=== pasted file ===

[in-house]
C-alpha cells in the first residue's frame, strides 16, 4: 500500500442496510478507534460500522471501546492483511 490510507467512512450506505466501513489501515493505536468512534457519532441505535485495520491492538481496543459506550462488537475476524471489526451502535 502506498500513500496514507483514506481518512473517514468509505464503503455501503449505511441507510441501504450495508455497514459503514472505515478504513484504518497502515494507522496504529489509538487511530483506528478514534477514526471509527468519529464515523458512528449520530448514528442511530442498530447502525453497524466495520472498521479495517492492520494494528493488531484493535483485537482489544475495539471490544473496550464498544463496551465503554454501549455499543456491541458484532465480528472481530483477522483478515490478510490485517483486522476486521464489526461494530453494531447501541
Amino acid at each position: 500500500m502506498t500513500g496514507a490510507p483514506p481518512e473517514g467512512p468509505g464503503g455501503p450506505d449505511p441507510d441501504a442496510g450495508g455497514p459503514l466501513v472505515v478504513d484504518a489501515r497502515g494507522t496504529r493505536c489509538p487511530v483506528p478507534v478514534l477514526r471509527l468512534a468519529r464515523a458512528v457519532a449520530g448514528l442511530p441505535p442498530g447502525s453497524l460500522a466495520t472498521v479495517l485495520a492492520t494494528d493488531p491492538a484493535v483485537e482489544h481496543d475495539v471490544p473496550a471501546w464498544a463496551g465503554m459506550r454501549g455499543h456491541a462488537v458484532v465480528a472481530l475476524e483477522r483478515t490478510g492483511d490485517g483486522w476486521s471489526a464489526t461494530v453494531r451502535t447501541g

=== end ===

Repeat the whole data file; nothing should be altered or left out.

[in-house]
C-alpha cells in the first residue's frame, strides 16, 4: 500500500442496510478507534460500522471501546492483511 490510507467512512450506505466501513489501515493505536468512534457519532441505535485495520491492538481496543459506550462488537475476524471489526451502535 502506498500513500496514507483514506481518512473517514468509505464503503455501503449505511441507510441501504450495508455497514459503514472505515478504513484504518497502515494507522496504529489509538487511530483506528478514534477514526471509527468519529464515523458512528449520530448514528442511530442498530447502525453497524466495520472498521479495517492492520494494528493488531484493535483485537482489544475495539471490544473496550464498544463496551465503554454501549455499543456491541458484532465480528472481530483477522483478515490478510490485517483486522476486521464489526461494530453494531447501541
Amino acid at each position: 500500500m502506498t500513500g496514507a490510507p483514506p481518512e473517514g467512512p468509505g464503503g455501503p450506505d449505511p441507510d441501504a442496510g450495508g455497514p459503514l466501513v472505515v478504513d484504518a489501515r497502515g494507522t496504529r493505536c489509538p487511530v483506528p478507534v478514534l477514526r471509527l468512534a468519529r464515523a458512528v457519532a449520530g448514528l442511530p441505535p442498530g447502525s453497524l460500522a466495520t472498521v479495517l485495520a492492520t494494528d493488531p491492538a484493535v483485537e482489544h481496543d475495539v471490544p473496550a471501546w464498544a463496551g465503554m459506550r454501549g455499543h456491541a462488537v458484532v465480528a472481530l475476524e483477522r483478515t490478510g492483511d490485517g483486522w476486521s471489526a464489526t461494530v453494531r451502535t447501541g